After Casey Smith, OD, decided to cold start a practice, everything moved quickly. She made the decision in January of 2020 and by the end of that July, Sight Vision Care in Springfield, Ohio, was open for business.
Her timing wasn’t ideal, but for Dr. Smith, this isn’t the first time she’s had to roll with the punches. When she was a junior in college, she was told she needed to pick her major. While she had originally planned on physical therapy, she had a realization.
“I woke up and decided that was not what I wanted to do for the rest of my life,” she says. Her time in the physical therapy program was not for naught, though. “Working on the physical therapy patient floor at the hospital made me realize people were falling because of their vision, not necessarily mobility issues,” she says. “It sparked my interest.”
She graduated with a B.S. in kinesiology, but she also deferred her graduation for a year so she could stick around and complete her optometry prerequisites. She successfully obtained admission into The Ohio State University College of Optometry—her number one optometry school choice—and graduated in 2018. She bought a house in Springfield, where her parents had retired and got to work making moves to open her own practice.
LEARNING HOW NOT TO DO THINGS
One thing Dr. Smith learned from working at other practices was what she did not want to do. “In the other practice I was working for, I was scheduled every 15 minutes—hustling in and out all the time,” she says. “When I opened my practice, I scheduled one patient per hour. I spend a lot of time with them to get to know their needs.” She also strives to make her optical a place rich with options for lenses and eyeglasses. “There is a range of things we can do in optometry,” she says. “I love the eyeglasses and optical portion.” Dr. Smith is not an OD who shies away from the optical. In fact, she is happy to give patients her input and recommendations. “Patients appreciate that I take the time myself.”
SHARING HER VISION
Tap into your network as you’re making plans, she advises. “In January 2020, I sat down with my parents talking about what I wanted to do,” she says. “I definitely wanted to open my own practice.” As fate would have it, Dr. Smith’s dentist built herself a brand new building in March of that year. “Her old location across the street was sitting empty, and I asked if she was selling her building,” she says, not anticipating a pandemic would strike weeks after she bought the building. She found her contractor, who came in the day she got the keys and rebuilt it in six weeks.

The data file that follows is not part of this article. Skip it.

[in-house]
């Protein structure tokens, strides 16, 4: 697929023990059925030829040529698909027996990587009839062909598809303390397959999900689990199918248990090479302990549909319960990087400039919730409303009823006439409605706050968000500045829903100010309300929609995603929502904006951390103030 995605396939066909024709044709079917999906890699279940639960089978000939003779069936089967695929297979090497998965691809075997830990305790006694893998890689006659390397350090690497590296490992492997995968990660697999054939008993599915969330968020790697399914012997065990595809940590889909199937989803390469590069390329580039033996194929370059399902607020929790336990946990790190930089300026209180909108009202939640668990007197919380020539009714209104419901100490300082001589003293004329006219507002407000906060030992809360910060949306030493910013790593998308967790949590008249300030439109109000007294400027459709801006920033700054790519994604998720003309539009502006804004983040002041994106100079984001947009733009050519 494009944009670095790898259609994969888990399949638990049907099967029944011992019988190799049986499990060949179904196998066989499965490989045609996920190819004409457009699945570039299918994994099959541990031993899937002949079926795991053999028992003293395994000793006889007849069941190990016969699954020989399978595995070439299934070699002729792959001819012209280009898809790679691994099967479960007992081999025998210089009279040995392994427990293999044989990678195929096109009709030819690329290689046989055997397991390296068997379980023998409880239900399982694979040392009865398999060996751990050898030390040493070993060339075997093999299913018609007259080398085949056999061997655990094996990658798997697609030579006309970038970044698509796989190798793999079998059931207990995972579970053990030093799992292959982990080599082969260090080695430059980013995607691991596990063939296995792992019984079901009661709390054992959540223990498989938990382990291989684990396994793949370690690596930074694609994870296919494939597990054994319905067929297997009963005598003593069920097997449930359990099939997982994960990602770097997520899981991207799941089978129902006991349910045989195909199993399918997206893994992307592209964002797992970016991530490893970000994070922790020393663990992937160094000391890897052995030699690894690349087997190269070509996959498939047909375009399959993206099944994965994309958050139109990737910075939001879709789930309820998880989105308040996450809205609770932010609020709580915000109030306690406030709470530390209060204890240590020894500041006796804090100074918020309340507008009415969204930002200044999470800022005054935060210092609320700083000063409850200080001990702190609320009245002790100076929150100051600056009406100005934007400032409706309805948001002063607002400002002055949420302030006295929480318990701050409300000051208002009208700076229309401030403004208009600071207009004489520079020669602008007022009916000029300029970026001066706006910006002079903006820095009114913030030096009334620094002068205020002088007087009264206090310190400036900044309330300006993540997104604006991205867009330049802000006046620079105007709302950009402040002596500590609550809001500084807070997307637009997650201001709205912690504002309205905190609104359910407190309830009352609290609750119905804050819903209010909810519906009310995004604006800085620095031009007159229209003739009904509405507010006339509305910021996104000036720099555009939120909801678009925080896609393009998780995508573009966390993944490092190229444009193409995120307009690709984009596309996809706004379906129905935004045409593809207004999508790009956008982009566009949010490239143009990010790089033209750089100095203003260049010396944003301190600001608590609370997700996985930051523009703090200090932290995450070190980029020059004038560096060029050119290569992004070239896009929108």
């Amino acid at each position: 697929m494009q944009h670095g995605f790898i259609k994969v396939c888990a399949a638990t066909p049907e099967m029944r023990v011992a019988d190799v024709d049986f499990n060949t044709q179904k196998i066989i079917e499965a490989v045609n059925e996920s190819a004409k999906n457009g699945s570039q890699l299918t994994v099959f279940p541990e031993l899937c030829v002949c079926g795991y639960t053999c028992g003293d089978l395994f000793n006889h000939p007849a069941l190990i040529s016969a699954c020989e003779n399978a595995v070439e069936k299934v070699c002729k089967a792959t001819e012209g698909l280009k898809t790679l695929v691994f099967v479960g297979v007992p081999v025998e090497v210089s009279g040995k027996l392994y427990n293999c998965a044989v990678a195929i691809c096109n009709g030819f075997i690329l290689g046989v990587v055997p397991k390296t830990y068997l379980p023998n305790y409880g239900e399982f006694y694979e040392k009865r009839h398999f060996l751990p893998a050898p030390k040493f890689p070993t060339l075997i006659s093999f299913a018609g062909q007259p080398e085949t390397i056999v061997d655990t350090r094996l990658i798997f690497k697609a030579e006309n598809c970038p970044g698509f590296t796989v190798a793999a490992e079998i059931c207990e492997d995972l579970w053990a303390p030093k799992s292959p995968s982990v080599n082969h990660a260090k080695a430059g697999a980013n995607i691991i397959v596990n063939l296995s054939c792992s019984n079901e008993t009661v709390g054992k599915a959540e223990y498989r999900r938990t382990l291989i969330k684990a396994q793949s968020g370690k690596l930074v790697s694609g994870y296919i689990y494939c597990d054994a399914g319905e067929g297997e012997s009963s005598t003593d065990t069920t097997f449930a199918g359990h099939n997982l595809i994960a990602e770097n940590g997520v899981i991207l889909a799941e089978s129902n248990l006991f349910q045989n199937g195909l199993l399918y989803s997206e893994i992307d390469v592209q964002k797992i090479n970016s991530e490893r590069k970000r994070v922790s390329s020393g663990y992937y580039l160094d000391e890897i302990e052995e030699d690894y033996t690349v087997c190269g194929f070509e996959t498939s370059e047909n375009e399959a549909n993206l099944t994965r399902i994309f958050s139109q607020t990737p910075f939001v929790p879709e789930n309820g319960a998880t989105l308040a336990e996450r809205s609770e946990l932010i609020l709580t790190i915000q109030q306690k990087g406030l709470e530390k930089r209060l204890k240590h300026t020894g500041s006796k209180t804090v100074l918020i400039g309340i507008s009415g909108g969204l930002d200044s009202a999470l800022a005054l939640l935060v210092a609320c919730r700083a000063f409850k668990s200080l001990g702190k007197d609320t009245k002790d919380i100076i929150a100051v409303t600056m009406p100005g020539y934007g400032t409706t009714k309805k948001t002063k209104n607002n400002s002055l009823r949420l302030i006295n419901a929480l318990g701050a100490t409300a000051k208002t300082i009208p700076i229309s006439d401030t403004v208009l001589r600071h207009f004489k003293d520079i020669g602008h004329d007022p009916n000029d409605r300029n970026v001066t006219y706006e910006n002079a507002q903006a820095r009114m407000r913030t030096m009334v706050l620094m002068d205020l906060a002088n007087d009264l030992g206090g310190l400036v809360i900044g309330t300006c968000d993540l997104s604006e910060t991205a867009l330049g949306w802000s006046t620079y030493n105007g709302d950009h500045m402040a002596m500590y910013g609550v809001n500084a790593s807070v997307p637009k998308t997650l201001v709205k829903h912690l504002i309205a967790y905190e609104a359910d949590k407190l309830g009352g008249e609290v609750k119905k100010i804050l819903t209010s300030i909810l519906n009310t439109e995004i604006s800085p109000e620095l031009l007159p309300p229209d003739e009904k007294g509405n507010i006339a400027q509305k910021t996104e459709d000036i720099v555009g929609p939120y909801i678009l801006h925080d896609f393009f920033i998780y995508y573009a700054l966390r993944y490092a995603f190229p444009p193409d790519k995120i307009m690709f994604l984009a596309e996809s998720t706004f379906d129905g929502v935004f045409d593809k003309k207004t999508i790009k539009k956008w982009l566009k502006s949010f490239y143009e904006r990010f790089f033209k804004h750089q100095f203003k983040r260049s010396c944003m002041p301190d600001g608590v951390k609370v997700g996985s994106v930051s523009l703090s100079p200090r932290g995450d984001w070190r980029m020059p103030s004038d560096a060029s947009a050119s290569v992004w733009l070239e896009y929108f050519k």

“I wanted a huge parking lot,” she says, noting she wanted her new building to be wheelchair accessible. On the inside, her goal was a clean, simple and modern look. She went with white walls and some gray accents, hardwood floors to accomplish her vision. “I’m a very clean person… I don’t like clutter. I wanted it open where people can walk around in the optical and also sit down at the desk and talk with the optician,” she says. “I wanted an inviting, clean space for patients.” Dr. Smith picked out all the decor and design choices herself. The renovation did require some major changes, including walls getting demolished to make space for the optical lab. She now has four exam lanes, with two furnished and two ready for use if she expands.
Dr. Smith and her single staff member are open part time, for now, while she continues to build up her patient base and referral relationship. “I sent postcards and have gone to doctors’ offices to introduce myself and get referrals.” The doctors she has made connections with range from pediatricians to endocrinologists. While she has spent this time making community connections, she finds that word-of-mouth is the greatest referral system of all, so far. “Most people mention they heard about me from a friend,”
TIME = EDUCATION
Her patients seem to revel in the hour-long exams, remarking they have never had such a thorough exam before. “When I do fundus photos or OCT, I show them and go over it,” she says. Her office is decked out with high-tech equipment, including an autorefraction system and digital acuity charts in the exam lanes and an iFusion, which combines her OCT and fundus camera capabilities.
While some colleagues tried to discourage Dr. Smith from purchasing the OCT and fundus camera, recommending that she keep her startup costs low, she has no regrets about making the investment from the start. “The equipment I have lets me offer patients a wellness exam for a very low out-of-pocket fee,” she says. “I would say 70 percent go for it, and we still dilate, too.” She doesn’t look back when it comes to the choices to buy the equipment. “It’s the best investment,” she says.